On this page
- In-Between Travel payments for employees
- Payment per average travel distance
- Calculating average travel times
- How the IBT system works out payments
- Exceptional travel
- If you disagree with your payment
- If your payments are less than you received before IBT
- Keeping a travel log
- Future changes to IBT
- Example 1 – standard travel
- Example 2 – Round Trip Exceptional Travel
- Example 3 - Standard Travel and Exceptional Travel
In-Between Travel payments for employees
The IBT Agreement sets out how employees will be compensated for travel spent between seeing clients.
The legislation sets out the detail needed to put that into effect — including the:
- mileage rate
- qualifying distance
- qualifying time, and
- maximum travel distance.
IBT includes payment for travel time, distance and Exceptional Travel.
Payment per average travel distance
The payment is based on average travel distance across the sector, not actual travel distance.
The average distance travelled by support staff is 3.7km. This is multiplied by the approved mileage rate per km.
The current approved payment is $.635 (63.5 cents) per kilometre.
The distance payment is reimbursement and therefore not taxable. Travel to the first visit is not included.
Calculating average travel times
The average travel time for support workers is calculated at 8.5 minutes. The travel time includes an allowance for time from your car to the door of the client’s home.
How average times were calculated
Data was collated for support worker actual travel time and distances.
This data showed that the majority of support worker visits were less than 5 km. Based on the information provided, the parties agreed on a one band model based on average journeys, that was simple and easy to administer. The calculations are based on averages that are specified in the legislation.
There is an amount built into the ‘time’ payment to allow for circumstances such as travel during peak traffic, poor roads, the time it takes to find a park and time taken to get from my car to the client’s door.
How the IBT system works out payments
The legislation and guidance to your employer sets out how to work out payments according to time and distance.
The payments compensate for travel time and costs between clients. Your normal hourly rate is paid for time with clients which does not currently include hourly payments for travel costs.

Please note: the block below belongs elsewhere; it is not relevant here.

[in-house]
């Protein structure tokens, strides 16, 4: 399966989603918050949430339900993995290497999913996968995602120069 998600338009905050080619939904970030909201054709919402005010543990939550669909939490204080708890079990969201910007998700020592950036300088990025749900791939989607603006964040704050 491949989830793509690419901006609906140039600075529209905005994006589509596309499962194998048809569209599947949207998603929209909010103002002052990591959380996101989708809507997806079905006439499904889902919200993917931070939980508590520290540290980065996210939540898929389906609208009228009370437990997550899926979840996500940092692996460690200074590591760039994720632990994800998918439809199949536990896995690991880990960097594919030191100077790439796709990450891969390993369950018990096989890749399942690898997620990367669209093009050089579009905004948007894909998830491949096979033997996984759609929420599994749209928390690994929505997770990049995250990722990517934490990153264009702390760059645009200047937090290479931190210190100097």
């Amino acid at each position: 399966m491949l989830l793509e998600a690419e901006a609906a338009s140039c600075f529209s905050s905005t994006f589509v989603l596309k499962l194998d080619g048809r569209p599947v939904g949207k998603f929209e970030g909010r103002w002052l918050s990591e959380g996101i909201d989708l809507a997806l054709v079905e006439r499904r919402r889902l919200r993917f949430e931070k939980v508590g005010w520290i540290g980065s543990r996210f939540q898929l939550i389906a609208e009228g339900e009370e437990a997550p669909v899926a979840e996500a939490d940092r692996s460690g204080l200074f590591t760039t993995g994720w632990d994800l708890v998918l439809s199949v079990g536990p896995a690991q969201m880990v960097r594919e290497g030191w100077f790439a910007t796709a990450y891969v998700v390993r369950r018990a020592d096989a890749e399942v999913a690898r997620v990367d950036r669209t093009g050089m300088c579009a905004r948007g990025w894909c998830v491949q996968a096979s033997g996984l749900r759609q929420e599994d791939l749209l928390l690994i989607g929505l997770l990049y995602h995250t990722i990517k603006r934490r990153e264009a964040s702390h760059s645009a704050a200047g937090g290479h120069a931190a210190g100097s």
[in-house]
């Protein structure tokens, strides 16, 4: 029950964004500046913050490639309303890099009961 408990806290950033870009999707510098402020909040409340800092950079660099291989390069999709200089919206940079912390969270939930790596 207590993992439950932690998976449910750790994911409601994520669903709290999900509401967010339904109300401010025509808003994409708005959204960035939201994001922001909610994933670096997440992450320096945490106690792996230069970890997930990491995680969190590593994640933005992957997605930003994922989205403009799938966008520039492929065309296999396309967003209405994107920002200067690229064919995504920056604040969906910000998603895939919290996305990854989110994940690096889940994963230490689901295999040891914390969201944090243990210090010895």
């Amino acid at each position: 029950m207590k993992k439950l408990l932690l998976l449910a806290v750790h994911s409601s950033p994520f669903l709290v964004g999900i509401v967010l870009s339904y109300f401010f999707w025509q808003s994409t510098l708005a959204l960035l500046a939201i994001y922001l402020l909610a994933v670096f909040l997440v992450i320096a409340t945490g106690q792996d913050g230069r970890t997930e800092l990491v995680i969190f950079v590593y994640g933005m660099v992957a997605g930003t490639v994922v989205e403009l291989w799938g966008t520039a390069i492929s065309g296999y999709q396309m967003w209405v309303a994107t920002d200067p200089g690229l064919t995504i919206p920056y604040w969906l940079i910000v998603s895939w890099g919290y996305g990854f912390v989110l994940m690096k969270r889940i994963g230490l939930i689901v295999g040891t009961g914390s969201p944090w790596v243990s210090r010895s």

For example, if you providing care for 1 client for 2 hours you do not get paid for the second hour if it's continuous with the first hour and doesn’t require a second separate visit.
The travel payments replace any travel allowance that has been paid previously.
If you visit the same client twice in one day
You will be paid for both visits as long as it is not the first client of the day (except when the first client of the day is an ACC client), and each visit is logged as an appointment in your roster.
Payments for visiting clients who receive ACC support
ACC, while not a party to the IBT settlement, agreed to enter into similar arrangements in respect of the home and community-based support services that it funds.
Payment under ACC will be paid in the same way as IBT funding. ACC will continue to fund for first visits each day.
Reimbursement for walking, bussing or biking
You will be paid in the same way as everyone else. For exceptional travel you will be paid as if you were driving in-between clients.
Under IBT, Exceptional travel is paid when:
- you are required to travel a distance more than 15 km one way to a client
- there is no other employee available who can meet the specific needs for the client
You will be paid for the actual distance and time spent travelling. This applies to:
- first visits each day
- travel home from last visit each day
- in-between clients throughout the day.
The IBT settlement specifies the band for distance travelled and a mileage payment. Exceptional travel is paid after the banded range has been exceeded.
If you disagree with your payment
You should speak to your employer in the first instance. If you need to take matters further, you can use the dispute resolution provisions of the Employment Relations Act. You may wish to seek union, or other employment relations, advice at this point.
If your payments are less than you received before IBT
The legislation states that no employee employed before the Interim Solution that started on 1 July 2015 will be financially disadvantaged by the change to the payment system.
If your entitlement for travel time and costs is less overall under the new system than it was prior to the interim solution, you will be compensated to make sure you are not disadvantaged.
Keeping a travel log
You only need to keep a travel log for trips that are for exceptional travel and if your employer doesn’t have systems to collect the time and distance for these trips. Even a travel log isn't required, it may be useful to keep one initially.
Future changes to IBT
There may be adjustments to IBT once it is in full operation in the sector.
For that reason, there will be ongoing engagement with the settlement parties and other key interested groups and our guidance will be updated where appropriate.
The legislation provides for an annual review of the IBT schedule of payments.
A monitoring group has been set up with representatives from Unions, Providers, Health New Zealand, ACC and the Ministry to look at a range of issues going forward, including increasing the minimum mileage rates, the impact the wage increases have had, and financial disadvantage for support workers.
The following examples have been calculated using band level 0